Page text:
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Those pails in bin doors across the prairies hold a lot of power. A single harvest sample can help an individual farmer negotiate price and delivery for his grain, but gather enough of those samples and the impact goes far beyond the farm gate or country elevator.

The Harvest Sample Program (HSP) run by the Canadian Grain Commission (CGC) and the Harvest Assessment Program operated by the Canadian International Grains Institute (Cigi) are paid for in part by farmers through fees and check-off dollars. In turn, these initiatives give farmers an objective assessment of their product, help market Canadian crops worldwide and can even nudge grading factors.

If you’ve ever questioned the grade your grain received at the local elevator, then consider the Harvest Sample Program (HSP) a second opinion. Producers can submit samples of grains and oilseeds to this voluntary program and receive an unofficial CGC grade, a breakdown of degrading factors, and a quality analysis that includes protein content of cereals and pulses, and oil and protein content of canola, flax, mustard and soybeans. This third-party assessment may provide producers with leverage when selling their grain.

Linda Schmidt grows wheat, barley, peas and canola near Manning, AB. With much of the grain from her farm being sold by producer car, it is important for her to know the grade and quality to prevent disputes with the buyer.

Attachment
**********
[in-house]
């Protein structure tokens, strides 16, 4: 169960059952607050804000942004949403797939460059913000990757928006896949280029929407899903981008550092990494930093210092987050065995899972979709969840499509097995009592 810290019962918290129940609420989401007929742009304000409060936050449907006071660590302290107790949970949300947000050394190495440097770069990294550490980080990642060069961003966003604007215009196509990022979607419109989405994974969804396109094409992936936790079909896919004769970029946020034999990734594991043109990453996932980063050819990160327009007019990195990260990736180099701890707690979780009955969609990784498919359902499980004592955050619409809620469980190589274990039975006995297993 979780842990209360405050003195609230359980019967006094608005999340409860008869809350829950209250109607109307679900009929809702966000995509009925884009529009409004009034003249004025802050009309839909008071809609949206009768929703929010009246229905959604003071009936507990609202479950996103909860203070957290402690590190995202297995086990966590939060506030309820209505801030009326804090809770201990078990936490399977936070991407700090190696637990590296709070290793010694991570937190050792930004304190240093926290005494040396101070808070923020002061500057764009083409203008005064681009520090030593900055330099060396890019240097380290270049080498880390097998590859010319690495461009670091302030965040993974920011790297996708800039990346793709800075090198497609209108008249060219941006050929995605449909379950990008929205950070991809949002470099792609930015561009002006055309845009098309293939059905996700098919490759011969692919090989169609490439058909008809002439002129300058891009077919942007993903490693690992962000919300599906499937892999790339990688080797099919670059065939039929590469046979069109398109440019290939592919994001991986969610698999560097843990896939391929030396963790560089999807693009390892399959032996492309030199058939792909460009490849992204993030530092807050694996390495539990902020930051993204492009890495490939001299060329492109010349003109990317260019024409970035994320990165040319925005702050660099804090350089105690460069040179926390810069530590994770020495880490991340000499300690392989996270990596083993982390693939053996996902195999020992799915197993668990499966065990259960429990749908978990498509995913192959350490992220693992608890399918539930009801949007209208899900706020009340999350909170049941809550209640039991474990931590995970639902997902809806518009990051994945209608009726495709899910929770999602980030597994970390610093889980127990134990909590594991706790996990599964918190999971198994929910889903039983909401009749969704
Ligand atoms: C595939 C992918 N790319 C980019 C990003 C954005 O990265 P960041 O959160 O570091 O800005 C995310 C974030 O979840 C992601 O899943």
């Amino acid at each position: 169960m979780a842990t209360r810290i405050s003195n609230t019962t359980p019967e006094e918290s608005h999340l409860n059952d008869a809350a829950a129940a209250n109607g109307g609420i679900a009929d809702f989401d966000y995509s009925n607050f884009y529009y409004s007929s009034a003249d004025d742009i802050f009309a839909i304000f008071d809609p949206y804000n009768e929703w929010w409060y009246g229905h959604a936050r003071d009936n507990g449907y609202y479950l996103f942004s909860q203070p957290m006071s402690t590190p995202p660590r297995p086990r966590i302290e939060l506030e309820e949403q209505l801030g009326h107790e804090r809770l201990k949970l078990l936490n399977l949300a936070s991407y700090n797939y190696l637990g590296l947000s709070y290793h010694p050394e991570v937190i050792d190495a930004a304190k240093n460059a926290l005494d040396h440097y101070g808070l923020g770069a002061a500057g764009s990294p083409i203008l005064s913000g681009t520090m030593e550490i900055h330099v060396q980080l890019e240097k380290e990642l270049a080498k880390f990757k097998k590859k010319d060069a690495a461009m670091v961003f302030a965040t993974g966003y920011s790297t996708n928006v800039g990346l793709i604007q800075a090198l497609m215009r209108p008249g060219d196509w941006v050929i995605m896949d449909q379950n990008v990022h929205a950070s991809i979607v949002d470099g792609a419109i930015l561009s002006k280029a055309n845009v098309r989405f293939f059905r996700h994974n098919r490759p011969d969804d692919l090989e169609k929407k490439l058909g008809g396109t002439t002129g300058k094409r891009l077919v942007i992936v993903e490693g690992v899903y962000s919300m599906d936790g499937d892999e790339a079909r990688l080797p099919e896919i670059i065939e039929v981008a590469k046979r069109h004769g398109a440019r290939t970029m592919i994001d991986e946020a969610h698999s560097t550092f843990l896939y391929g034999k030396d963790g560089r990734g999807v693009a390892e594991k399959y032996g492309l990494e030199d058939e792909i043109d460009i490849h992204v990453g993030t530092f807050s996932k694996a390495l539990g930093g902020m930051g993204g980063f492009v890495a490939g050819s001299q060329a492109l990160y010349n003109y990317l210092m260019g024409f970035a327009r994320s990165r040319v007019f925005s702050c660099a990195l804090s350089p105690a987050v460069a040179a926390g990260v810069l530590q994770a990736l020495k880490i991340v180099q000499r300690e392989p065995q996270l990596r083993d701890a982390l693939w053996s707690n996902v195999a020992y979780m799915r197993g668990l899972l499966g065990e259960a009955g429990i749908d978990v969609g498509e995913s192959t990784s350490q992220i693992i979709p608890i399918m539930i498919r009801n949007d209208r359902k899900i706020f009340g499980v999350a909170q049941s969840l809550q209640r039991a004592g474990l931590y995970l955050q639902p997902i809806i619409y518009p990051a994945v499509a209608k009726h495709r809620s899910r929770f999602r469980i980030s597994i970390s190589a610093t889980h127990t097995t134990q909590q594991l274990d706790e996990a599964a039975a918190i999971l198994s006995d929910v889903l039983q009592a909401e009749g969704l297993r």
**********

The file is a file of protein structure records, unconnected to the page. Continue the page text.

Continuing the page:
“We like to know as we’re combining along what grades we’ve got so we can price grain,” said Schmidt.

The deadline for submitting samples this year is Nov. 1. The sooner samples are submitted, however, the sooner farmers can receive their results—whether by phone, email or visiting the CGC’s booth at fall farm shows like Agri-Trade in Red Deer.

Schmidt appreciates the simplicity of the process.

“They send you everything you need,” she said, referring to the HSP package. “Postage is paid. You’re sampling anyway so you might as well use it.” While there are no additional costs for producers to use the HSP, farmers do pay an average CGC fee of $1.82 per metric tonne for grain shipped to Canadian ports.